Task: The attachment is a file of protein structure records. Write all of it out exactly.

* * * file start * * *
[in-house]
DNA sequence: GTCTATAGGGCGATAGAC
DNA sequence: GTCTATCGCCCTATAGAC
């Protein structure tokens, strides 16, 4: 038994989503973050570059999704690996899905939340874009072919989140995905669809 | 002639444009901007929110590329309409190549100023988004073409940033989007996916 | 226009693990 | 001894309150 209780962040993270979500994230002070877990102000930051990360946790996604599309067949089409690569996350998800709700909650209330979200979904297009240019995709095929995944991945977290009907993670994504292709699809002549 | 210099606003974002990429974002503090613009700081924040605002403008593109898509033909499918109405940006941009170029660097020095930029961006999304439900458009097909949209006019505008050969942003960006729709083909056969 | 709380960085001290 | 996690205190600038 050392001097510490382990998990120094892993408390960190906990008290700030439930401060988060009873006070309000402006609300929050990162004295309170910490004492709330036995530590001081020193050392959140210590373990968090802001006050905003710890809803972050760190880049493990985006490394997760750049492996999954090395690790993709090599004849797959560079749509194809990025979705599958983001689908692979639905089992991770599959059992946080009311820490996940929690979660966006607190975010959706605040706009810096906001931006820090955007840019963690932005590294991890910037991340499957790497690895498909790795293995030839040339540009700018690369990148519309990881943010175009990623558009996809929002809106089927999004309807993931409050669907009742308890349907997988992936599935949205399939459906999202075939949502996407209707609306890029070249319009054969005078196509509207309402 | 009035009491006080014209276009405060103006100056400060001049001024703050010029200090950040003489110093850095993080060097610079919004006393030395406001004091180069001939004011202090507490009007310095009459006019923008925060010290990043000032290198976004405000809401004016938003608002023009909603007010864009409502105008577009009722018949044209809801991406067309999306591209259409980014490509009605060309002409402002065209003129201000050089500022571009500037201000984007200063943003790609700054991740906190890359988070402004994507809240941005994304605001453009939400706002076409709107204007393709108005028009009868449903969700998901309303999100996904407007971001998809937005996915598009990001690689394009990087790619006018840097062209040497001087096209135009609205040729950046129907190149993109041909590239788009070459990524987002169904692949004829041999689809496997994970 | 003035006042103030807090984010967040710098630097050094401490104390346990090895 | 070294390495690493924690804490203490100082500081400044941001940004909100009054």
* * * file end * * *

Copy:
[in-house]
DNA sequence: GTCTATAGGGCGATAGAC
DNA sequence: GTCTATCGCCCTATAGAC
């Protein structure tokens, strides 16, 4: 038994989503973050570059999704690996899905939340874009072919989140995905669809 | 002639444009901007929110590329309409190549100023988004073409940033989007996916 | 226009693990 | 001894309150 209780962040993270979500994230002070877990102000930051990360946790996604599309067949089409690569996350998800709700909650209330979200979904297009240019995709095929995944991945977290009907993670994504292709699809002549 | 210099606003974002990429974002503090613009700081924040605002403008593109898509033909499918109405940006941009170029660097020095930029961006999304439900458009097909949209006019505008050969942003960006729709083909056969 | 709380960085001290 | 996690205190600038 050392001097510490382990998990120094892993408390960190906990008290700030439930401060988060009873006070309000402006609300929050990162004295309170910490004492709330036995530590001081020193050392959140210590373990968090802001006050905003710890809803972050760190880049493990985006490394997760750049492996999954090395690790993709090599004849797959560079749509194809990025979705599958983001689908692979639905089992991770599959059992946080009311820490996940929690979660966006607190975010959706605040706009810096906001931006820090955007840019963690932005590294991890910037991340499957790497690895498909790795293995030839040339540009700018690369990148519309990881943010175009990623558009996809929002809106089927999004309807993931409050669907009742308890349907997988992936599935949205399939459906999202075939949502996407209707609306890029070249319009054969005078196509509207309402 | 009035009491006080014209276009405060103006100056400060001049001024703050010029200090950040003489110093850095993080060097610079919004006393030395406001004091180069001939004011202090507490009007310095009459006019923008925060010290990043000032290198976004405000809401004016938003608002023009909603007010864009409502105008577009009722018949044209809801991406067309999306591209259409980014490509009605060309002409402002065209003129201000050089500022571009500037201000984007200063943003790609700054991740906190890359988070402004994507809240941005994304605001453009939400706002076409709107204007393709108005028009009868449903969700998901309303999100996904407007971001998809937005996915598009990001690689394009990087790619006018840097062209040497001087096209135009609205040729950046129907190149993109041909590239788009070459990524987002169904692949004829041999689809496997994970 | 003035006042103030807090984010967040710098630097050094401490104390346990090895 | 070294390495690493924690804490203490100082500081400044941001940004909100009054």